Publisher: Dark Horse Comics
Writer: Tim Seeley
Artist: Jim Terry
Colourist: Sean Dove
Release Date: 28th January, 2015
And so we reach the conclusion of the first arc in Tim Seeley’s inventive dark superhero horror, Sundowners. Our delusional (or are they?) self-help superheroes are closing in on the mysterious threat that has plagued them as they attempt to rescue one of their own, Karl, from the clutches of “the Jubilant”. While some of the previous issues have faltered slightly by splitting up the team and forcing them each to forge their own path, the finale focuses instead on the Sundowners working together as a unit (or at least attempting to), and is all the better for it. The horror aspect of the book is pushed right to the foreground here as they attempt to infiltrate the Jubilant’s base of operations, leading to a brutal showdown that could have been ripped from the pages of any number of classic ‘monster’ comics.
Once again, Jim Terry’s artwork conjures up memories of the classic 70’s horror strips like Man-Thing or Swamp Thing, and contains several sly nods and homages to comics past – particularly during his impressively Millar-esque multi-panel opening page. Gloriously old-school but with a slightly modern twist, his action sequences are frantic and his layouts are sublime, with the scenes involving Karl trapped in his prison cell worthy of extra praise. It’s also worth mentioning the stellar job colourist Sean Dove does in recreating the slightly washed-out colours of this bygone era of comics. While some people will take a glance at this book and dismiss it as simply looking ‘dated’, this is actually an impressively structured visual recreation of a bygone age of comics, and creates a distinctive aesthetic that enhances the overall feel of the comic immensely.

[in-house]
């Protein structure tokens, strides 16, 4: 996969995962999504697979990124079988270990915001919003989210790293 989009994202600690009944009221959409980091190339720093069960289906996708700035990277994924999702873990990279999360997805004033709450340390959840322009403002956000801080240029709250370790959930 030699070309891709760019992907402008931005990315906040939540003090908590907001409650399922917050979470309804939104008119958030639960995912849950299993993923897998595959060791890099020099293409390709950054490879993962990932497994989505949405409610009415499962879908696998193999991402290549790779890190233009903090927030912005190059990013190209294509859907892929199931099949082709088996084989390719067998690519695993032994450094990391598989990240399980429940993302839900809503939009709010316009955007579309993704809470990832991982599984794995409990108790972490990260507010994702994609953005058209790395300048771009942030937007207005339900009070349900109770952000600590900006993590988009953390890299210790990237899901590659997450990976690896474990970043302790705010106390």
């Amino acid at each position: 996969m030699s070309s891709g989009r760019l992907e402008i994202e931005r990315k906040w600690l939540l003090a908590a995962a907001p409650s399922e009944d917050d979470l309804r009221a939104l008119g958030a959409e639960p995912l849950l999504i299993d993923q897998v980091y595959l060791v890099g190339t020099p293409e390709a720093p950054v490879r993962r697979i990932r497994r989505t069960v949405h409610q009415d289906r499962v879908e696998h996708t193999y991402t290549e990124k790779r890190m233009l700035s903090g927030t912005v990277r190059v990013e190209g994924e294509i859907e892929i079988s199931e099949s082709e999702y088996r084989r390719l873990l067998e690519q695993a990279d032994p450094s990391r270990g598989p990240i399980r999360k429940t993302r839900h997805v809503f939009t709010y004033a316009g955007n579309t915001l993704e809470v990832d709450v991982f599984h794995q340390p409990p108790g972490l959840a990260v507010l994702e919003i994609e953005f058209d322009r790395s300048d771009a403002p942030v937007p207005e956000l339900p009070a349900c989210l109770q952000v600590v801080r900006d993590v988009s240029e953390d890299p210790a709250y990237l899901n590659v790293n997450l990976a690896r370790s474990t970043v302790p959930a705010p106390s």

The question we’ve all been asking since the very first issue – is the horrific, supernatural threat actually real, or just an intense shared delusion? – is answered emphatically here in a powerful scene where Doctor Shrejic shows exactly what kind of of person he really is, and somehow the resultant lack of ambiguity actually enhances the story rather than detracting from it. We’re no longer trying to figure whether these people are insane or not, something I was actually a little worried would render the story less compelling somehow. Well, nothing could be further from the truth, as the revelation actually adds more of a focus, more of an understanding to their exploits that should give the series all manner of material to work with as it moves forwards. Also, the very final word of this comic – delivered as part of another impressive Terry splash page – sums everything up perfectly.
It’ll be interesting to see what direction Seeley takes things in the second arc, but with such brilliantly developed and multi-layered characters already in place, I can’t see it being anything other than an overwhelming success. The flawed, vulnerable protagonists that have been created are each worth of individual praise, but it’s their interactions that really make this series come together. From Crowlita and her brash, profanity-laced outbursts, to the simmering sexual tension between Joe and Andrea, to my personal favourite, Shrejic himself, with his curious ways and mysterious secrets, this is an immaculately structured series with a brilliant premise at its core. One of the cleverest takes on both the horror and superhero genre that I’ve seen for quite some time, Sundowners is a series that I honestly can’t recommend highly enough.